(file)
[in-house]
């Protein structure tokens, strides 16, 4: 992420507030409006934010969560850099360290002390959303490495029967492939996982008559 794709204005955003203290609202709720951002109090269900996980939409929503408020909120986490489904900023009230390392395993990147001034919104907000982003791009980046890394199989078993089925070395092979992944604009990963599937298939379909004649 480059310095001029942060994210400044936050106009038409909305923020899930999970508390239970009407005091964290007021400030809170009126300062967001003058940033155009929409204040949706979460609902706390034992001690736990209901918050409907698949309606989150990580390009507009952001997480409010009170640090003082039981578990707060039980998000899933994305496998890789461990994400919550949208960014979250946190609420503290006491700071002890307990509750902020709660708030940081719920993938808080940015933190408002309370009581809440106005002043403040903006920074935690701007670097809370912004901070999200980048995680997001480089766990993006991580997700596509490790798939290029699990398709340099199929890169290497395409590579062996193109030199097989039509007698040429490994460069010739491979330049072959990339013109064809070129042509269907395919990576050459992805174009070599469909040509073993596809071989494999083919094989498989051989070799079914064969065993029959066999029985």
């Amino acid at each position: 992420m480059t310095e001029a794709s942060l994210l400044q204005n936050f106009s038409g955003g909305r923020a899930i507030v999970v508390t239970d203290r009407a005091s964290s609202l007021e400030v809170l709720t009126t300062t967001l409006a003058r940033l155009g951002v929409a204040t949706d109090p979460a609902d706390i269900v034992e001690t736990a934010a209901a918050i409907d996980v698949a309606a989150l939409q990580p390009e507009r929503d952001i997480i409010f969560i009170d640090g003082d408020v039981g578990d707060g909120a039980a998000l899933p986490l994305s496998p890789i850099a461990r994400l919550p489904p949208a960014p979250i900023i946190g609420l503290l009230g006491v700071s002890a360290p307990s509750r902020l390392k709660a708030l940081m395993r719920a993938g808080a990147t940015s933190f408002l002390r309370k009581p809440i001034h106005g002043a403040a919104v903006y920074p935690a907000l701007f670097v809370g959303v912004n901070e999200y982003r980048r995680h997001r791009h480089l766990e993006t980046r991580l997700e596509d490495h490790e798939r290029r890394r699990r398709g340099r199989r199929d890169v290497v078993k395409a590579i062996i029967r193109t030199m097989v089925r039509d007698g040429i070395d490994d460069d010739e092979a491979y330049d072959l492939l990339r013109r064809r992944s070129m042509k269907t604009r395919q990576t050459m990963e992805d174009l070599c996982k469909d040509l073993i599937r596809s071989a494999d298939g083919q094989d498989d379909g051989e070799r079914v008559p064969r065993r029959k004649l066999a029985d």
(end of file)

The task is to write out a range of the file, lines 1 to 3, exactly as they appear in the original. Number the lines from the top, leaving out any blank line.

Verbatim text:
[in-house]
């Protein structure tokens, strides 16, 4: 992420507030409006934010969560850099360290002390959303490495029967492939996982008559 794709204005955003203290609202709720951002109090269900996980939409929503408020909120986490489904900023009230390392395993990147001034919104907000982003791009980046890394199989078993089925070395092979992944604009990963599937298939379909004649 480059310095001029942060994210400044936050106009038409909305923020899930999970508390239970009407005091964290007021400030809170009126300062967001003058940033155009929409204040949706979460609902706390034992001690736990209901918050409907698949309606989150990580390009507009952001997480409010009170640090003082039981578990707060039980998000899933994305496998890789461990994400919550949208960014979250946190609420503290006491700071002890307990509750902020709660708030940081719920993938808080940015933190408002309370009581809440106005002043403040903006920074935690701007670097809370912004901070999200980048995680997001480089766990993006991580997700596509490790798939290029699990398709340099199929890169290497395409590579062996193109030199097989039509007698040429490994460069010739491979330049072959990339013109064809070129042509269907395919990576050459992805174009070599469909040509073993596809071989494999083919094989498989051989070799079914064969065993029959066999029985």
């Amino acid at each position: 992420m480059t310095e001029a794709s942060l994210l400044q204005n936050f106009s038409g955003g909305r923020a899930i507030v999970v508390t239970d203290r009407a005091s964290s609202l007021e400030v809170l709720t009126t300062t967001l409006a003058r940033l155009g951002v929409a204040t949706d109090p979460a609902d706390i269900v034992e001690t736990a934010a209901a918050i409907d996980v698949a309606a989150l939409q990580p390009e507009r929503d952001i997480i409010f969560i009170d640090g003082d408020v039981g578990d707060g909120a039980a998000l899933p986490l994305s496998p890789i850099a461990r994400l919550p489904p949208a960014p979250i900023i946190g609420l503290l009230g006491v700071s002890a360290p307990s509750r902020l390392k709660a708030l940081m395993r719920a993938g808080a990147t940015s933190f408002l002390r309370k009581p809440i001034h106005g002043a403040a919104v903006y920074p935690a907000l701007f670097v809370g959303v912004n901070e999200y982003r980048r995680h997001r791009h480089l766990e993006t980046r991580l997700e596509d490495h490790e798939r290029r890394r699990r398709g340099r199989r199929d890169v290497v078993k395409a590579i062996i029967r193109t030199m097989v089925r039509d007698g040429i070395d490994d460069d010739e092979a491979y330049d072959l492939l990339r013109r064809r992944s070129m042509k269907t604009r395919q990576t050459m990963e992805d174009l070599c996982k469909d040509l073993i599937r596809s071989a494999d298939g083919q094989d498989d379909g051989e070799r079914v008559p064969r065993r029959k004649l066999a029985d």